August 20, 2015
by Emily Wakabi

Lesson plan

Narrative Writing: Adding Dialogue

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Students will be able to incorporate dialogue into their personal narratives.

(5 minutes)
  • Tell the class, “I’m going to tell you two quick stories. At the end you are going to vote on which story was better.” Tell one story without dialogue and one with dialogue to show how adding dialogue to stories can be more entertaining as well as helps the listener better understand the characters thoughts and emotions.
    Here are two quick story examples you may tell the class:
    Story 1: “I was walking through the grocery store one day with my mom.  She saw a cart coming straight toward me, but I didn’t see it.  I ran right into the cart and landed in a heap on the floor.  It was such a disaster.
    Story 2: “I was walking through the grocery store one day with my mom.  All of a sudden she yelled out, “Watch out for that cart!”  I was starting to turn around to see what she was talking about but the cart was coming too quickly.  I yelled out, “Oh no!  Stop!” as the cart came crashing into me.  As I landed on the heap on the floor I screamed, “Ouch, watch out next time!”  It was such a disaster.
  • Tell the students, “Show me a one with your fingers if you thought story one was better and a two if you thought story two was better.
  • Ask the students, “Why was story two better?”
(10 minutes)
  • Explain to the class that, “The second story was much better because the dialogue that was added helped you imagine the story as if you had been there, helped you understand what the characters were feeling, and captured your attention more because of the added details the dialogue provided. That is why it’s so important to add dialogue when writing personal narratives.”
  • Check for understanding by telling the students, “Turn and tell your neighbor why dialogue is important in a narrative.”
  • Explain to the class, “When adding dialogue, you need to add the correct punctuation. Right before dialogue is added, you need a comma. Next, capitalize the first letter of the quote. Then, add quotation marks at the beginning of what character or narrator are saying. Lastly, add an end punctuation mark and end quotation marks.”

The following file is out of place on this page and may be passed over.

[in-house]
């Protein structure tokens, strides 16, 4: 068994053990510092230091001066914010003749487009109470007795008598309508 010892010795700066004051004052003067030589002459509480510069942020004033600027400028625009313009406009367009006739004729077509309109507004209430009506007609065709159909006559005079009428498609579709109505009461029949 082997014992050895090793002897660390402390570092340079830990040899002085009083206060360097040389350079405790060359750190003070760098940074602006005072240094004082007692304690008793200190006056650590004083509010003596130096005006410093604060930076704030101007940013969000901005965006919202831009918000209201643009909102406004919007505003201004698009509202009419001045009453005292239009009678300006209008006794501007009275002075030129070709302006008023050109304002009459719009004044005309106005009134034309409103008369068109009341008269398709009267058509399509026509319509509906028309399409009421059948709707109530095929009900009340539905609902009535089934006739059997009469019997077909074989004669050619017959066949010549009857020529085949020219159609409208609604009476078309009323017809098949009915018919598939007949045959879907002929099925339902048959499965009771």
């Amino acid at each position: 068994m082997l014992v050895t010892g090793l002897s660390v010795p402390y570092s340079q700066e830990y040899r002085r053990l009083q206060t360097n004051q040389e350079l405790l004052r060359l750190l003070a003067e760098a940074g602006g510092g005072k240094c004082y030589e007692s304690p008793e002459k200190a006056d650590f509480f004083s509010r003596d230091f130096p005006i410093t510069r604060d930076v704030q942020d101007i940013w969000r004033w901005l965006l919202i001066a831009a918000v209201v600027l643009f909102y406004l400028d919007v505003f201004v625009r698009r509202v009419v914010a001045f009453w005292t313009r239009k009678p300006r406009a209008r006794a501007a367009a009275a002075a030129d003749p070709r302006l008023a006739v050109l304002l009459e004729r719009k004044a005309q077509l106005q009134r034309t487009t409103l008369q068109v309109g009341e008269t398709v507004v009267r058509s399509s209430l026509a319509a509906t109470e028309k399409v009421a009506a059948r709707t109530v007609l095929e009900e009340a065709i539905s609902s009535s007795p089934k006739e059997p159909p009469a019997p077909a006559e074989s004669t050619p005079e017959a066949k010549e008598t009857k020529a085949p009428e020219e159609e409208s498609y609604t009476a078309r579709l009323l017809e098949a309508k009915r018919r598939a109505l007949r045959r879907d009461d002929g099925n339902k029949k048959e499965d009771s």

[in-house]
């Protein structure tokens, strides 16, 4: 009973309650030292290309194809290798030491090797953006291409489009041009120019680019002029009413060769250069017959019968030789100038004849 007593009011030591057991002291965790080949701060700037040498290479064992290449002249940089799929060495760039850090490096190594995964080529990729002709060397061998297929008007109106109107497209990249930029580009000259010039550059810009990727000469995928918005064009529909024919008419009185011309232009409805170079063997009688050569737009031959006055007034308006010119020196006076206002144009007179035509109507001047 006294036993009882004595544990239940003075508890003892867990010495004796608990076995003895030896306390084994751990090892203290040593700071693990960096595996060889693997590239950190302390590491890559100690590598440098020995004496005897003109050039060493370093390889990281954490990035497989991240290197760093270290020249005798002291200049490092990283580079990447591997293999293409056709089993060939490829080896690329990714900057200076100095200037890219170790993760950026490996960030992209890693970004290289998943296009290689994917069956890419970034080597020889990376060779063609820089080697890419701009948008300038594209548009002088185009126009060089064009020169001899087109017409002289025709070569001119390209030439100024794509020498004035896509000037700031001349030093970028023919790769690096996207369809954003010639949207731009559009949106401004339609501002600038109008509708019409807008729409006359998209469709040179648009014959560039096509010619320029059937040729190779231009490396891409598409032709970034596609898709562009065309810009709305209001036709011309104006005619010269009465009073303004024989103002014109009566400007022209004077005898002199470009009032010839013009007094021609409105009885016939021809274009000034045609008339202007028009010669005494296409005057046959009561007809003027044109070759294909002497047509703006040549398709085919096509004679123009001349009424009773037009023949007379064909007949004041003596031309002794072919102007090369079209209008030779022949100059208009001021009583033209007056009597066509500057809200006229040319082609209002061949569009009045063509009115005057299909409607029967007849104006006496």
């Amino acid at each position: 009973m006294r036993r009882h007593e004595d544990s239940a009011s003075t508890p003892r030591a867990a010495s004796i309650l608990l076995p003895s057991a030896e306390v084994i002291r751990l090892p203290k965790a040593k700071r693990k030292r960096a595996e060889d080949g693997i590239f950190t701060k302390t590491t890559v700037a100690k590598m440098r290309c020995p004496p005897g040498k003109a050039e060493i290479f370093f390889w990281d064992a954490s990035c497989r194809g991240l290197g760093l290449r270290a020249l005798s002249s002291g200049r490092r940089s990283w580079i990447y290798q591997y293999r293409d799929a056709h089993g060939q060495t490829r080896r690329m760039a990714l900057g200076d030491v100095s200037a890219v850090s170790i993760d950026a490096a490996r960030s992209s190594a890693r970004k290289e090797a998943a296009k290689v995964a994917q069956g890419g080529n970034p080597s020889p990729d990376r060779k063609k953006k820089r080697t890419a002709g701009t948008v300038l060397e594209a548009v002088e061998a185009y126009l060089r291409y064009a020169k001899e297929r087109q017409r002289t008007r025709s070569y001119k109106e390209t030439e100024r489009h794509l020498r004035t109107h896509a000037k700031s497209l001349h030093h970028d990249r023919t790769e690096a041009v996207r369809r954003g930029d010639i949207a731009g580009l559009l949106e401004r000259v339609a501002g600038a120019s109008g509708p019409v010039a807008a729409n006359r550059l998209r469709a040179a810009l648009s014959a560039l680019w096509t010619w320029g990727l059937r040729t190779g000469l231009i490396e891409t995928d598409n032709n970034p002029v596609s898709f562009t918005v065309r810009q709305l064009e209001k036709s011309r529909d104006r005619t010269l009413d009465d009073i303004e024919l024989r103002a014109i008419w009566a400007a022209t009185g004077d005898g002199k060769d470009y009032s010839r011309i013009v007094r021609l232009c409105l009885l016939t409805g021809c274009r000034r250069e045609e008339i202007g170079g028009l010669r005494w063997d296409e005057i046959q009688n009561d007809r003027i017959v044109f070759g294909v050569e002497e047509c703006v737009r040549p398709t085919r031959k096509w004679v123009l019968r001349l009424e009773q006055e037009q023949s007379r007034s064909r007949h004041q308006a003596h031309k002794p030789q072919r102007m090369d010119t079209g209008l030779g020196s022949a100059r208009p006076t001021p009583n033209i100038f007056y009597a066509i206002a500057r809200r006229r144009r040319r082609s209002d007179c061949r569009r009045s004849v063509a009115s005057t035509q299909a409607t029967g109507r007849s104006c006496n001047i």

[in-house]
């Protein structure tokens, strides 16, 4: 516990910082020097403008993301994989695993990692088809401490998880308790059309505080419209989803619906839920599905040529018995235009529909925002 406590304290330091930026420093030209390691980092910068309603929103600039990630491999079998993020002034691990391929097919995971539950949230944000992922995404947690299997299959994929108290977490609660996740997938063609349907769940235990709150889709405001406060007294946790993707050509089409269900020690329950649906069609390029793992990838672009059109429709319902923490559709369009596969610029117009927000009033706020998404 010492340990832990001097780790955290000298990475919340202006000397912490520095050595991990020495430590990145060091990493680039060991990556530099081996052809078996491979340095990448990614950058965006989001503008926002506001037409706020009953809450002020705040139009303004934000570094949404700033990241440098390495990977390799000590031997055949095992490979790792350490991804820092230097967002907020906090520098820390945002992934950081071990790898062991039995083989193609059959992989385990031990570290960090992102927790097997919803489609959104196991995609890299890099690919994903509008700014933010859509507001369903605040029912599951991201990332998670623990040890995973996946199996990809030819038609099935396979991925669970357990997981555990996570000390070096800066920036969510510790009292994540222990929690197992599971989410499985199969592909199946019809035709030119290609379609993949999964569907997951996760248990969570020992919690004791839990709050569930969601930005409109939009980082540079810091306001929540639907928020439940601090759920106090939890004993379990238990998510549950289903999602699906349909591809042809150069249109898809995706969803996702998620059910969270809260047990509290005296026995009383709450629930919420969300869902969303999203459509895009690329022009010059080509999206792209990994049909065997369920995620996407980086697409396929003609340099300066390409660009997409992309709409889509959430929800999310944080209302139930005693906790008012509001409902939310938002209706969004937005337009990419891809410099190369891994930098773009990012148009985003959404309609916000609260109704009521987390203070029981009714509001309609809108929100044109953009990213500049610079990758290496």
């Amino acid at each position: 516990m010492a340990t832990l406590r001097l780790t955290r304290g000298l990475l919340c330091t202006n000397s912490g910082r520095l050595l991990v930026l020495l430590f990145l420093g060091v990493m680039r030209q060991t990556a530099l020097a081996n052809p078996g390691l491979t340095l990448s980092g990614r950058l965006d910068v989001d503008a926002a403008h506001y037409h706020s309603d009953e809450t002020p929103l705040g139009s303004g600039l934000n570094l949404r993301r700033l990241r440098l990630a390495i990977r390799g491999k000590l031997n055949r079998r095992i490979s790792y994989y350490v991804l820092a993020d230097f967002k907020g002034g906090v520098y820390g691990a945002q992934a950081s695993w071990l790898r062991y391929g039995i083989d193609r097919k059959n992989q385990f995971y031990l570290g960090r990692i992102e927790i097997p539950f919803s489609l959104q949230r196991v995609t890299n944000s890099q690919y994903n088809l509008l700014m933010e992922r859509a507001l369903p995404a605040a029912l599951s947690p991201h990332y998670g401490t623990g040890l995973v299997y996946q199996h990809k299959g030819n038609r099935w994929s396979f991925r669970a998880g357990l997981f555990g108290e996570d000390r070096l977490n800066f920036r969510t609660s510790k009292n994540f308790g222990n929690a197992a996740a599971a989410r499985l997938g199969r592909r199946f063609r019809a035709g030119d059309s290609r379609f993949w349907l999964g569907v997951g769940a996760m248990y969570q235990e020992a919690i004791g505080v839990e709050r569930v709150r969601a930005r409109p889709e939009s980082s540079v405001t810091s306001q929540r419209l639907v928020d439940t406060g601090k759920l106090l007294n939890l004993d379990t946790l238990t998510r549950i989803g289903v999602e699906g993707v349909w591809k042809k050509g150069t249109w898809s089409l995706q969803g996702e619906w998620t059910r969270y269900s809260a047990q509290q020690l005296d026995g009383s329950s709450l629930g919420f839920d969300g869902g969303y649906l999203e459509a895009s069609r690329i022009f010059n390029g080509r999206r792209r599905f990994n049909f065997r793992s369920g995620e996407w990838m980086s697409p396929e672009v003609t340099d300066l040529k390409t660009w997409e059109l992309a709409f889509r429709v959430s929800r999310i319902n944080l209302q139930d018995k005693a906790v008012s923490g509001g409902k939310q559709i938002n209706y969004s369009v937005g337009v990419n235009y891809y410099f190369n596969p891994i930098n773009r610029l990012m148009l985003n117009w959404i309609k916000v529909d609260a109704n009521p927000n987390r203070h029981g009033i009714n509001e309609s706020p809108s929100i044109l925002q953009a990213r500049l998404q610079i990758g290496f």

• Make sure to have a simple sentence written on the board that includes dialogue that shows and example of the correct punctuation. For example: Sarah said, “Pass me the football!”
  • Ask, “Does this sentence use the correct punctuation? Why or why not?”
(10 minutes)
  • Explain to the class, “I wrote out my personal narrative, but I forgot to include dialogue. It’s going to be your job to help me add dialogue throughout my story.”
  • You may use this example or write your own: “It was day three of the road trip from Chicago to California, and my friend and I were getting tired. We just couldn’t wait to see our best friend when we reached Sacramento, CA. We were already wearing shorts, tank tops, and flip-flops so we would be ready to hit the beach when we arrived. All of a sudden, as our car came around the curve, we saw a sight we couldn’t believe! There was white, powdery snow everywhere! Even though we had been driving through the mountains of California for quite some time, we had no idea it could snow in this sunny state. We quickly realized we were not prepared for this type of weather and weren’t sure what to do next..."
  • Call on students to help you add dialogue to this story in order to let the readers know what the author was thinking, feeling, and to better capture the audience.
  • Ask questions such as, “Where could I add dialogue to let readers know how I was feeling? Where could I add dialogue to let readers understand what I was thinking?”
(20 minutes)
  • Give students 20 minutes to either write the first draft of their personal narrative (including dialogue along the way) or read through what you might have written already and add dialogue.
  • Ask, “Why is it so important that we add dialogue when writing narratives?”
  • Enrichment: If you have students who finish early and need an extra challenge, have them exchange stories with other students and give two comments of feedback to each other.
  • Support: If a student is struggling with writing in general, she might need to draw a picture for each event in the story. Then, that student could write one sentence of dialogue below each picture.
(5 minutes)
  • Walk around the classroom and conduct mini conferences with students as they work to see if they understand how to incorporate dialogue successfully into their work.
  • If you want to do a quick punctuation check to see if students know how to add the correct punctuation, write this sentence on the board: Trevor told his friend You are my best friend.
  • Have students write it down on a sticky note and add the correct punctuation.
(5 minutes)
  • Ask for one or two volunteers to share with the class a part of their story that includes dialogue.

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